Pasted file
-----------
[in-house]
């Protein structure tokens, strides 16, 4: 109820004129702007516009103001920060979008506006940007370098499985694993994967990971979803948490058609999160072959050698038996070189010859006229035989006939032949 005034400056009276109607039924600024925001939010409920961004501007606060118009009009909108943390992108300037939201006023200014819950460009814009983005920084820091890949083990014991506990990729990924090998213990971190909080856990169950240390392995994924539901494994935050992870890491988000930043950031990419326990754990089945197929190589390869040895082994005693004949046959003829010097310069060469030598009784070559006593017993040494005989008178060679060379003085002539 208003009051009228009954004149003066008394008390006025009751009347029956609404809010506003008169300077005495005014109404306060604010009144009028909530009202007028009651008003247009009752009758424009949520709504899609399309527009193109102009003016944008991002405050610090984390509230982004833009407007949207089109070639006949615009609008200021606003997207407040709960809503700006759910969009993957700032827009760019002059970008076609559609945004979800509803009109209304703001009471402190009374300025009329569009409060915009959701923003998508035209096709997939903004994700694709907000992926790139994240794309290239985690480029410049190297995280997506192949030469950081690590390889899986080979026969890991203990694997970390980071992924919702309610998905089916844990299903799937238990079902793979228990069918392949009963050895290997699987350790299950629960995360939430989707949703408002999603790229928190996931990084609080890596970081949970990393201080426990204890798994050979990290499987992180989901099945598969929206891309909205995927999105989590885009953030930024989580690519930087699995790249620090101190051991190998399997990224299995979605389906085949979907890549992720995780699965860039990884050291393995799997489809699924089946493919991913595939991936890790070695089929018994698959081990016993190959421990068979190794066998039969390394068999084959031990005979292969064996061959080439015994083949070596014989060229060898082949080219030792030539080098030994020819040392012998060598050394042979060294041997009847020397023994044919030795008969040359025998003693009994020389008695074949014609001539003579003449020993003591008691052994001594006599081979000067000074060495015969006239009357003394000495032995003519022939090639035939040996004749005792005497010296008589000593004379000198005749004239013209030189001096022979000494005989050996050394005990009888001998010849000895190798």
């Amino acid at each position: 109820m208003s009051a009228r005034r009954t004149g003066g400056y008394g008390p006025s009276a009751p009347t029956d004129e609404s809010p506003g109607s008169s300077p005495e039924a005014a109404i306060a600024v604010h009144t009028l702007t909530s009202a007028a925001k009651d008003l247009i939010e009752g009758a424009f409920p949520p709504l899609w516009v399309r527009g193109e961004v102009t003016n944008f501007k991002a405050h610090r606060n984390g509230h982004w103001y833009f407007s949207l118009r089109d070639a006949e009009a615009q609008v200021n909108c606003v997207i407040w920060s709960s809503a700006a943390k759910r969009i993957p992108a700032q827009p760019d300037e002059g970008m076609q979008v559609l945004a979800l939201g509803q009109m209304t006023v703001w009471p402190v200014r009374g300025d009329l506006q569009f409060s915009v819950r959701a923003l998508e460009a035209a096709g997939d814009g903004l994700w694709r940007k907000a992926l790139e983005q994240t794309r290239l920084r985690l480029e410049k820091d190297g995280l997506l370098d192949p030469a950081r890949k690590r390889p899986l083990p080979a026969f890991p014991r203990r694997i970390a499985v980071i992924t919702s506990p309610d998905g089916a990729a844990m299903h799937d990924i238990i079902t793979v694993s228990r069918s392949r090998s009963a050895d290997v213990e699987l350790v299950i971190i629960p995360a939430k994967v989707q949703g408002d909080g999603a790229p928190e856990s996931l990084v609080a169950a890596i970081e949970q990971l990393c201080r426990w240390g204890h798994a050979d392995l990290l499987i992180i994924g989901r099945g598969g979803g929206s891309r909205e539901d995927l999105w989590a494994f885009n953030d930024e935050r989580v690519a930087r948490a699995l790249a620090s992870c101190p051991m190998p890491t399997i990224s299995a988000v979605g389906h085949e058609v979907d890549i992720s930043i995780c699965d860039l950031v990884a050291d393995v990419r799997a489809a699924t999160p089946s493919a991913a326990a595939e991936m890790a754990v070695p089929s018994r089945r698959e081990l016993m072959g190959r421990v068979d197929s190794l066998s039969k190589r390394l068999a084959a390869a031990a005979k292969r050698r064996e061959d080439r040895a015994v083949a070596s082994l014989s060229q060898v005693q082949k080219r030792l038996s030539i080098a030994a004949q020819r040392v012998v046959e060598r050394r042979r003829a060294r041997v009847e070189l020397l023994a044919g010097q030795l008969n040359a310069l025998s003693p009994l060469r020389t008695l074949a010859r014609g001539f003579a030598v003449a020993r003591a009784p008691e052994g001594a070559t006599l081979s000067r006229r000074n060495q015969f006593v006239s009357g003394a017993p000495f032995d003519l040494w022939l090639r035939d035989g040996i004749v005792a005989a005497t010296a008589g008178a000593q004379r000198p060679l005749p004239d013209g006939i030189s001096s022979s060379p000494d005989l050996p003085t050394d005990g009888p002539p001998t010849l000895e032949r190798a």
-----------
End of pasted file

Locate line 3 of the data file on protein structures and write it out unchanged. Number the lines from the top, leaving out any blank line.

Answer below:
């Amino acid at each position: 109820m208003s009051a009228r005034r009954t004149g003066g400056y008394g008390p006025s009276a009751p009347t029956d004129e609404s809010p506003g109607s008169s300077p005495e039924a005014a109404i306060a600024v604010h009144t009028l702007t909530s009202a007028a925001k009651d008003l247009i939010e009752g009758a424009f409920p949520p709504l899609w516009v399309r527009g193109e961004v102009t003016n944008f501007k991002a405050h610090r606060n984390g509230h982004w103001y833009f407007s949207l118009r089109d070639a006949e009009a615009q609008v200021n909108c606003v997207i407040w920060s709960s809503a700006a943390k759910r969009i993957p992108a700032q827009p760019d300037e002059g970008m076609q979008v559609l945004a979800l939201g509803q009109m209304t006023v703001w009471p402190v200014r009374g300025d009329l506006q569009f409060s915009v819950r959701a923003l998508e460009a035209a096709g997939d814009g903004l994700w694709r940007k907000a992926l790139e983005q994240t794309r290239l920084r985690l480029e410049k820091d190297g995280l997506l370098d192949p030469a950081r890949k690590r390889p899986l083990p080979a026969f890991p014991r203990r694997i970390a499985v980071i992924t919702s506990p309610d998905g089916a990729a844990m299903h799937d990924i238990i079902t793979v694993s228990r069918s392949r090998s009963a050895d290997v213990e699987l350790v299950i971190i629960p995360a939430k994967v989707q949703g408002d909080g999603a790229p928190e856990s996931l990084v609080a169950a890596i970081e949970q990971l990393c201080r426990w240390g204890h798994a050979d392995l990290l499987i992180i994924g989901r099945g598969g979803g929206s891309r909205e539901d995927l999105w989590a494994f885009n953030d930024e935050r989580v690519a930087r948490a699995l790249a620090s992870c101190p051991m190998p890491t399997i990224s299995a988000v979605g389906h085949e058609v979907d890549i992720s930043i995780c699965d860039l950031v990884a050291d393995v990419r799997a489809a699924t999160p089946s493919a991913a326990a595939e991936m890790a754990v070695p089929s018994r089945r698959e081990l016993m072959g190959r421990v068979d197929s190794l066998s039969k190589r390394l068999a084959a390869a031990a005979k292969r050698r064996e061959d080439r040895a015994v083949a070596s082994l014989s060229q060898v005693q082949k080219r030792l038996s030539i080098a030994a004949q020819r040392v012998v046959e060598r050394r042979r003829a060294r041997v009847e070189l020397l023994a044919g010097q030795l008969n040359a310069l025998s003693p009994l060469r020389t008695l074949a010859r014609g001539f003579a030598v003449a020993r003591a009784p008691e052994g001594a070559t006599l081979s000067r006229r000074n060495q015969f006593v006239s009357g003394a017993p000495f032995d003519l040494w022939l090639r035939d035989g040996i004749v005792a005989a005497t010296a008589g008178a000593q004379r000198p060679l005749p004239d013209g006939i030189s001096s022979s060379p000494d005989l050996p003085t050394d005990g009888p002539p001998t010849l000895e032949r190798a």